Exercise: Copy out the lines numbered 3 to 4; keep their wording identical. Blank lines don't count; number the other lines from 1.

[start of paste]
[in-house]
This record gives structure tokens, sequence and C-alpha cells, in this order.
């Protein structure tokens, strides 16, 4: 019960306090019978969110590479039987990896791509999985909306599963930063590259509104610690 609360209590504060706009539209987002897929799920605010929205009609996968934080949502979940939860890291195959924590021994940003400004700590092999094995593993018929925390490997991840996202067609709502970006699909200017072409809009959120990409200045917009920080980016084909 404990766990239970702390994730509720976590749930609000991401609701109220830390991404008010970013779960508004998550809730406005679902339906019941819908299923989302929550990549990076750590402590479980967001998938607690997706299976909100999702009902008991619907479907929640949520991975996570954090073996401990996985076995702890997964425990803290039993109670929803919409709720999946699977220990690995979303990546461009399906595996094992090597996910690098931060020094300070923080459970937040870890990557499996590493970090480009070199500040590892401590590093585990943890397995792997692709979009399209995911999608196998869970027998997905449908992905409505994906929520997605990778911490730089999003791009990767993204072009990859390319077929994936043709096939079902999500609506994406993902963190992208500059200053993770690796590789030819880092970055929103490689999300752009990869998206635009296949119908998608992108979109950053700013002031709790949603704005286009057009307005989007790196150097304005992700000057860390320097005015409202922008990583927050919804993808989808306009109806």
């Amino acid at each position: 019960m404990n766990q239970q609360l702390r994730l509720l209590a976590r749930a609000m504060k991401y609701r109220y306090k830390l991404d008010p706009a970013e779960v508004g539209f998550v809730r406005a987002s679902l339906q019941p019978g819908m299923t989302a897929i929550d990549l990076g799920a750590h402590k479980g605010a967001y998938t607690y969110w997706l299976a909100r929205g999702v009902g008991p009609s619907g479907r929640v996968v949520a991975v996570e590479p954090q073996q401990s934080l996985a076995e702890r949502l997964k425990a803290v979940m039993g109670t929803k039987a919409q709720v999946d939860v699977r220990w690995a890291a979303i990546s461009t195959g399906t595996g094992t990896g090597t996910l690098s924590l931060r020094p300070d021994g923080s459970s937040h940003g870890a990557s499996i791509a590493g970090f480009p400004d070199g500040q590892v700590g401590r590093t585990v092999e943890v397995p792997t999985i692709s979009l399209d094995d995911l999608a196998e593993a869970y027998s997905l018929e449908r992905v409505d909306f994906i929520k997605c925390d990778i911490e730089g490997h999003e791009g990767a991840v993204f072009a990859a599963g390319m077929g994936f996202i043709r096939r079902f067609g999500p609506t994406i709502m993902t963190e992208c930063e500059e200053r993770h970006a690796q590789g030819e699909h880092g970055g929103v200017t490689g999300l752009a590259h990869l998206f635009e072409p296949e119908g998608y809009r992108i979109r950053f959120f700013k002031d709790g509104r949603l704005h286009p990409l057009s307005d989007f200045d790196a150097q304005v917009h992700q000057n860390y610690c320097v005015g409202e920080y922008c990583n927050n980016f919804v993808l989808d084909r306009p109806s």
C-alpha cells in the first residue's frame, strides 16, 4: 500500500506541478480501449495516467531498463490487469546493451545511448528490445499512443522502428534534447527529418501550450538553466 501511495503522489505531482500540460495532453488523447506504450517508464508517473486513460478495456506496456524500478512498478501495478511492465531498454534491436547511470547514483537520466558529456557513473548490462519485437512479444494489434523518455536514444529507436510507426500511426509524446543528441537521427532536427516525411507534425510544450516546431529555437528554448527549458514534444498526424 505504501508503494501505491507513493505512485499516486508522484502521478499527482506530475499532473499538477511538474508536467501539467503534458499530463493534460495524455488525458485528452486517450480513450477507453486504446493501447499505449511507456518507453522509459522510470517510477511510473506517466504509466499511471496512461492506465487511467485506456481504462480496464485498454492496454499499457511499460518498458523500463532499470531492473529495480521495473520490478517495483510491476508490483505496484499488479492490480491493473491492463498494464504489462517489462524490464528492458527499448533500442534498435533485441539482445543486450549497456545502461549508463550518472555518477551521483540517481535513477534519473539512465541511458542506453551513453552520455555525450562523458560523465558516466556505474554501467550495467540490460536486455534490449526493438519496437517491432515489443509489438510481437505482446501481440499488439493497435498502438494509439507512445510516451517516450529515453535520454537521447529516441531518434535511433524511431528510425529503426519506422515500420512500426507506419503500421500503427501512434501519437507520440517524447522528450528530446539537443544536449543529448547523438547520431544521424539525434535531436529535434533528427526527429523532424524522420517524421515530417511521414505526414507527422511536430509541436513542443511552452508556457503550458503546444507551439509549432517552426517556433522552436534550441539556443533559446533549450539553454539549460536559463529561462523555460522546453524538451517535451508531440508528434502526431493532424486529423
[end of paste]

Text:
């Protein structure tokens, strides 16, 4: 019960306090019978969110590479039987990896791509999985909306599963930063590259509104610690 609360209590504060706009539209987002897929799920605010929205009609996968934080949502979940939860890291195959924590021994940003400004700590092999094995593993018929925390490997991840996202067609709502970006699909200017072409809009959120990409200045917009920080980016084909 404990766990239970702390994730509720976590749930609000991401609701109220830390991404008010970013779960508004998550809730406005679902339906019941819908299923989302929550990549990076750590402590479980967001998938607690997706299976909100999702009902008991619907479907929640949520991975996570954090073996401990996985076995702890997964425990803290039993109670929803919409709720999946699977220990690995979303990546461009399906595996094992090597996910690098931060020094300070923080459970937040870890990557499996590493970090480009070199500040590892401590590093585990943890397995792997692709979009399209995911999608196998869970027998997905449908992905409505994906929520997605990778911490730089999003791009990767993204072009990859390319077929994936043709096939079902999500609506994406993902963190992208500059200053993770690796590789030819880092970055929103490689999300752009990869998206635009296949119908998608992108979109950053700013002031709790949603704005286009057009307005989007790196150097304005992700000057860390320097005015409202922008990583927050919804993808989808306009109806």
């Amino acid at each position: 019960m404990n766990q239970q609360l702390r994730l509720l209590a976590r749930a609000m504060k991401y609701r109220y306090k830390l991404d008010p706009a970013e779960v508004g539209f998550v809730r406005a987002s679902l339906q019941p019978g819908m299923t989302a897929i929550d990549l990076g799920a750590h402590k479980g605010a967001y998938t607690y969110w997706l299976a909100r929205g999702v009902g008991p009609s619907g479907r929640v996968v949520a991975v996570e590479p954090q073996q401990s934080l996985a076995e702890r949502l997964k425990a803290v979940m039993g109670t929803k039987a919409q709720v999946d939860v699977r220990w690995a890291a979303i990546s461009t195959g399906t595996g094992t990896g090597t996910l690098s924590l931060r020094p300070d021994g923080s459970s937040h940003g870890a990557s499996i791509a590493g970090f480009p400004d070199g500040q590892v700590g401590r590093t585990v092999e943890v397995p792997t999985i692709s979009l399209d094995d995911l999608a196998e593993a869970y027998s997905l018929e449908r992905v409505d909306f994906i929520k997605c925390d990778i911490e730089g490997h999003e791009g990767a991840v993204f072009a990859a599963g390319m077929g994936f996202i043709r096939r079902f067609g999500p609506t994406i709502m993902t963190e992208c930063e500059e200053r993770h970006a690796q590789g030819e699909h880092g970055g929103v200017t490689g999300l752009a590259h990869l998206f635009e072409p296949e119908g998608y809009r992108i979109r950053f959120f700013k002031d709790g509104r949603l704005h286009p990409l057009s307005d989007f200045d790196a150097q304005v917009h992700q000057n860390y610690c320097v005015g409202e920080y922008c990583n927050n980016f919804v993808l989808d084909r306009p109806s």